“Look!” I exclaim. “Whatever messed up story you have to tell me about what drugs can do to you and what drug addicts look like, I already know it. I’ve seen it. I’ve lived it. And there is nothing you’re going to tell me about my sister that I don’t already know. But know this: she did not overdose. She did not put anything in her body that would decrease her chances of being able to take care of me.”
“I understand that you–”
“She was the only family I had left,” I close my eyes as tears begin to fall. “We were all we had.”
Officer Hernandez takes a deep breath and gives me a minute. Then he opens the manilla folder and pulls out a ziplock bag. Inside is some type of plant I’ve never seen before. “Do you know what this is?”
I eye the strange plant with a furrowed brow as I dry my swollen eyes. “What is this supposed to represent?”
He laughs at my rising irritation and points at the bag. “It’s called scopolamine.”
“Am I supposed to know what that means?” I cross my arms.
“It’s also known as Devil’s Breath,” I raise an eyebrow and he sees that I still don’t get it, so he goes on. “It’s a very fatal, very addictive drug used in a lot of hospitals for surgical processes. It’s used to prevent nausea and vomiting caused by anesthesia. It’s also used to treat certain stomach or intestinal problems, muscle spasms, and Parkinson-like conditions.”
“It looks like a daffodil,” I scoff.
He lets out another peal of laughter. “Trust me, it’s very different.”
“Did I miss the part where you get to the point or…”
“We found traces of this drug in your sister’s bloodstream the night she died.”
I stare at him wide-eyed and whisper, “What?”
“Side effects of overdosing on scopolamine are fever, warmth, vomiting, feeling restless or excited, confusion, hallucinations, weak or shallow breathing, and seizures. Mackenzie Wilthrop exhibited all of these the night she died.”
I start to shake my head furiously. “No.”
“Allow me to create a timeline for you. 8 PM, October 18th, Mackenzie leaves work, two and a half hours early, I might add. The other nurses working with her that night say she was acting differently, really strange-like. Some use the word paranoid. Say she kept babbling something about a “quiet earth” or something along those lines.”
The breath catches in my lungs. The earth is quiet here.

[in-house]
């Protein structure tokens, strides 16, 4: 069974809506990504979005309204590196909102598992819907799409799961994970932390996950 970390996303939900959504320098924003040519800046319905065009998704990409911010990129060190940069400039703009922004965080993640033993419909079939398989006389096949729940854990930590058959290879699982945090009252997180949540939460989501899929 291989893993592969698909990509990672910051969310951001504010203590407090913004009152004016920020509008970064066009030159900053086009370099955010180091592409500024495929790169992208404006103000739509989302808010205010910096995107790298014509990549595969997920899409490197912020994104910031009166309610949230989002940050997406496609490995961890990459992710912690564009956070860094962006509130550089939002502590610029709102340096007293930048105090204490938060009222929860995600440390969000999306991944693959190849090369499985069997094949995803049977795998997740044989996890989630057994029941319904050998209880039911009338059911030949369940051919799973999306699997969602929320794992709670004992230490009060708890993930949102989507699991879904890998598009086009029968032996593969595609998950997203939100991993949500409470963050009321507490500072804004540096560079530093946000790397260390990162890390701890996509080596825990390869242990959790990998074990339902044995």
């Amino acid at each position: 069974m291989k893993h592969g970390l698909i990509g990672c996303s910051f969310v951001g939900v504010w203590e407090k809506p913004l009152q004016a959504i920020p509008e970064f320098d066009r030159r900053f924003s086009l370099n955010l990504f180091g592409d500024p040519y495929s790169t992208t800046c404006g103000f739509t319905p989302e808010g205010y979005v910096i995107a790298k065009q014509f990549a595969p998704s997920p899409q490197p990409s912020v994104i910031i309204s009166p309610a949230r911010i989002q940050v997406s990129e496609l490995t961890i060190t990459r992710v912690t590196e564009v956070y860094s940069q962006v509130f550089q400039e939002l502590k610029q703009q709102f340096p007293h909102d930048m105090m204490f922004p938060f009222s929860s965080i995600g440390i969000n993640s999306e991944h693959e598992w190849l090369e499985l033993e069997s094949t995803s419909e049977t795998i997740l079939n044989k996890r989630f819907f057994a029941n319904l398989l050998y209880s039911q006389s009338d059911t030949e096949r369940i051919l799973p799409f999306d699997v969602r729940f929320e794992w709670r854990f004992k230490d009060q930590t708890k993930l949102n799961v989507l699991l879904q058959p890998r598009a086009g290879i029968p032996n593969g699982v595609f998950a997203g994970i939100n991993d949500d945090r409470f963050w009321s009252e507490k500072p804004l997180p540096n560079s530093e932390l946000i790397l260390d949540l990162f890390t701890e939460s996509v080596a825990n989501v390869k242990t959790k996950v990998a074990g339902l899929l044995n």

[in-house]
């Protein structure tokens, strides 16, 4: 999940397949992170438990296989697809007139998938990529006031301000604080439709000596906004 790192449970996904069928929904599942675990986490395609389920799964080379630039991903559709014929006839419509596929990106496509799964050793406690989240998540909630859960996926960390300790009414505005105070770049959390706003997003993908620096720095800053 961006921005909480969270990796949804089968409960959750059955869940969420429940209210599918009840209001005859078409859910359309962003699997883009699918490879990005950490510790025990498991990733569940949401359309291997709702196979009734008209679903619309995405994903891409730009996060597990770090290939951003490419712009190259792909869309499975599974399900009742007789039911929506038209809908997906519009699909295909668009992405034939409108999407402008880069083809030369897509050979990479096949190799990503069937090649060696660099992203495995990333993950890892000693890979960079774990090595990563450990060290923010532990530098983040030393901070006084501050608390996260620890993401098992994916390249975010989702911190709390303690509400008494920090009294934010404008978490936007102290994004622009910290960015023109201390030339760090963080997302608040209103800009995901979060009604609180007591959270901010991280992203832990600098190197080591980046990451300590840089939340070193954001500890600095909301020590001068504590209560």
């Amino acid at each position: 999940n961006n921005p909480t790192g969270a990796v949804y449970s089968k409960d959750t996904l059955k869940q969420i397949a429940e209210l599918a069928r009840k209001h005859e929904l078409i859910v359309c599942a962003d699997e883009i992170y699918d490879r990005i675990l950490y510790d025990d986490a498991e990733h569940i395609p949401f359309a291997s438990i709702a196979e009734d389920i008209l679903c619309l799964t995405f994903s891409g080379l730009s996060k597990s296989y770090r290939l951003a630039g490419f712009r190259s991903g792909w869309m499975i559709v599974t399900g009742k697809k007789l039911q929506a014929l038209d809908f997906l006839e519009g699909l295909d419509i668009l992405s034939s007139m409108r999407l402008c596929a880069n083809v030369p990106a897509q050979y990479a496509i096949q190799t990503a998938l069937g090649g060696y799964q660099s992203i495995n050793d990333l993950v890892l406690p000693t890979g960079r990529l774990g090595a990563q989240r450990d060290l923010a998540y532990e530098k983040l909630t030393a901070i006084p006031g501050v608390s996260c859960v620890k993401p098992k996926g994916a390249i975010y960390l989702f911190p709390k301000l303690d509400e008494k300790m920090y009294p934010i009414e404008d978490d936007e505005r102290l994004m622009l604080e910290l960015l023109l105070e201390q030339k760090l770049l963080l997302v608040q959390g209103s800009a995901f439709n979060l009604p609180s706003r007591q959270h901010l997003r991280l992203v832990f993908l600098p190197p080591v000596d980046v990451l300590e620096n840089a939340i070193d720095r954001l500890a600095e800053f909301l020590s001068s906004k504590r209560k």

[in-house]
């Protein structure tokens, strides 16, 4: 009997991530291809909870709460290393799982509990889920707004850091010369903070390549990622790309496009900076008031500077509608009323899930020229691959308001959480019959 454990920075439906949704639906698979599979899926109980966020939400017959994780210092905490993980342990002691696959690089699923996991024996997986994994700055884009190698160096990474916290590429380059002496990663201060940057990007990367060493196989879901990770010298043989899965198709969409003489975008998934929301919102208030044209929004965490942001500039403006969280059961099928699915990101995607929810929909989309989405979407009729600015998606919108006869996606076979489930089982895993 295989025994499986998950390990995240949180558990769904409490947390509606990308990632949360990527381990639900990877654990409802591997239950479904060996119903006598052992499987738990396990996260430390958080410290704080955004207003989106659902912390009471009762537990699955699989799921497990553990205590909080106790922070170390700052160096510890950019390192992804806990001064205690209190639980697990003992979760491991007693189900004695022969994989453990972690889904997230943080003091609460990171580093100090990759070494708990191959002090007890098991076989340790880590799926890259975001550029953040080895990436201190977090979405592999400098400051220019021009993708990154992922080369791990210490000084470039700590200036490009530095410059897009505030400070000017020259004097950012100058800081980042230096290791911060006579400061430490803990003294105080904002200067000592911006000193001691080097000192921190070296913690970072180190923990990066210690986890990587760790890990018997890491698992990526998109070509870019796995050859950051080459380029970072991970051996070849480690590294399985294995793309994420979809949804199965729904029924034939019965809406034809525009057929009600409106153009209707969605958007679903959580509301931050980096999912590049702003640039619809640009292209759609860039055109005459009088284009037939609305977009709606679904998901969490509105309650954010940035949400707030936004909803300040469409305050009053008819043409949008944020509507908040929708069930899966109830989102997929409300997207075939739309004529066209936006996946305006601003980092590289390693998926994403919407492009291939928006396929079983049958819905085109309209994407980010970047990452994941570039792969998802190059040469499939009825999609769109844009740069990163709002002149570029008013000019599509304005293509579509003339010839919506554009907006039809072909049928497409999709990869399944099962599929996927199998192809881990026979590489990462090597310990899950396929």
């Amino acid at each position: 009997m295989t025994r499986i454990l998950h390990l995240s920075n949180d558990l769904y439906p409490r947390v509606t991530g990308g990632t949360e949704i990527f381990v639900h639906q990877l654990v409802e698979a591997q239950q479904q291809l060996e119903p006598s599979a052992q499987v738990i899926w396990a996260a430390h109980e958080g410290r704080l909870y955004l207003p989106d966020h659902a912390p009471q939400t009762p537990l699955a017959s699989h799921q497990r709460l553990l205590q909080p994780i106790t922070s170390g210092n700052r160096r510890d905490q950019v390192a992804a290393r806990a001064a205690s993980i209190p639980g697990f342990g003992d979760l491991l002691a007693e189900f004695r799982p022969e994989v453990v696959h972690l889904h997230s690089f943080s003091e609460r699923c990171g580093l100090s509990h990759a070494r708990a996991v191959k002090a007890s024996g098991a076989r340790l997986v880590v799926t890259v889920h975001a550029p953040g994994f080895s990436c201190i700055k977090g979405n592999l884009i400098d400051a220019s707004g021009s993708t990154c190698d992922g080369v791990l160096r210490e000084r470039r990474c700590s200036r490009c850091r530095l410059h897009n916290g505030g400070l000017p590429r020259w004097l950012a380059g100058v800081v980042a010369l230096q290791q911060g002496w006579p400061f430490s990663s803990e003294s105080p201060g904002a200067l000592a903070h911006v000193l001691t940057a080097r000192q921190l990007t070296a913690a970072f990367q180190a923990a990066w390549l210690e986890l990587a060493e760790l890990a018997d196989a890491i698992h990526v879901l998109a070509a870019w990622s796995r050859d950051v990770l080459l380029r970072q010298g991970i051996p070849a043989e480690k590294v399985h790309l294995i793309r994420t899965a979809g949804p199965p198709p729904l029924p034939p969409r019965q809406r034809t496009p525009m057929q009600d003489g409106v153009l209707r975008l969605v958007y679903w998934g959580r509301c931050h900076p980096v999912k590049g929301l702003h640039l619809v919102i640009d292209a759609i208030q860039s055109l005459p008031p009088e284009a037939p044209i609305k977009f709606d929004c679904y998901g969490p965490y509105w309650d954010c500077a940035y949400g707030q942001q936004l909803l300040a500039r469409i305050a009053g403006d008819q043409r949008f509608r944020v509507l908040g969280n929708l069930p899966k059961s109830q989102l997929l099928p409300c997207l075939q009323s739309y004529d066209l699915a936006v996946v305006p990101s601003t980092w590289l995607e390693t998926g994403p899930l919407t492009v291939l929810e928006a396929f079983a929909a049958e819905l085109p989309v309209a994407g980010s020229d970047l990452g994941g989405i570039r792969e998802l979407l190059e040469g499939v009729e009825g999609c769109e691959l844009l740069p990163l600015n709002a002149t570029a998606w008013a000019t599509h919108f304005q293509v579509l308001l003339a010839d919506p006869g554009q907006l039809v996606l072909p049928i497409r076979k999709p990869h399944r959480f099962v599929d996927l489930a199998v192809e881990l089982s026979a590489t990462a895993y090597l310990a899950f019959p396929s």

“She leaves the hospital, but nobody actually saw her car drive off until fifteen minutes later. What she was doing in that time is a whole other mystery.”
I try to think of what Mack could have been doing in between walking out the double doors of the hospital and getting in her car, but I’m coming up blank. The hospital is an hour away from our house, she wouldn’t even know where anything is there.
“Of all the places you could go after cutting work early, she goes to a coffee shop.”
“Shelly’s?” My head jerks up.
“Well, yes. Shelly’s Lava Java,” he gives me bewildered look. “Spend a lot of time there?”
“Our parents used to take us there when we were kids. Shelly always treated us like family. When we lost my little sister, we stayed at Shelly’s almost every night.”
“Interesting,” Officer Hernandez flips open his yellow notepad and writes down Shelly’s name. “9:45 PM Mackenzie pulls up at Shelly’s. But she doesn’t get out for about five minutes. Again, weird. When she does get out, she wobbles so badly, it’s as if she’s never walked before. Highly intoxicated. Which means, not only did she take at least one drug, she also drove while under the influence, endangering the lives of everyone around her.”
“There has to be some kind of explanation for that–”
“She goes into the coffee shop for about ten minutes. We don’t know what happened once inside, we’re still waiting for the security footage. 10 PM, she comes back out of the shop and collapses in the middle of the parking lot. She doesn’t get up again. People come rushing out, one happens to be a doctor. She’s yelling about how Ms. Wilthrop is burning up and to call an ambulance. Ms. Wilthrop is very confused and starts hallucinating, talking about people that aren’t there. Then she starts seizing. Uncontrollably and for at least a minute and a half. I’m sure you can deduce what happens next.”
“Stop,” I beg. “I don’t want to hear any more.”
“I just thought you’d want to know how your sister spent her final hours. If it were me, I’d want to know.” I keep my eyes stuck to the floor. “I just have one final question for you, and then you’re free to go.”
“Fine,” I sigh. “What is it?”
“Where were you on October 18th between the hours of 8 PM and 6 AM?”
“Why?” I gape, angry rising. “You think I had something to do with this?”
“Just trying to get the specifics. Rule out any possible chance of you becoming a suspect.”
“A suspect!” I scream. “You’ve got to be kidding me.”
“Ms. Wilthrop, if you just answer the question truthfully, you have entirely nothing to worry about. That’s all you have to do.”
I roll my eyes so far back in my head. I begin to think, to try to give this man my alibi. To eliminate all possible doubt of where I was the night Mack died, between 8 PM and 6 AM.
And then I give him my honest and truthful answer.
“I have absolutely no idea.”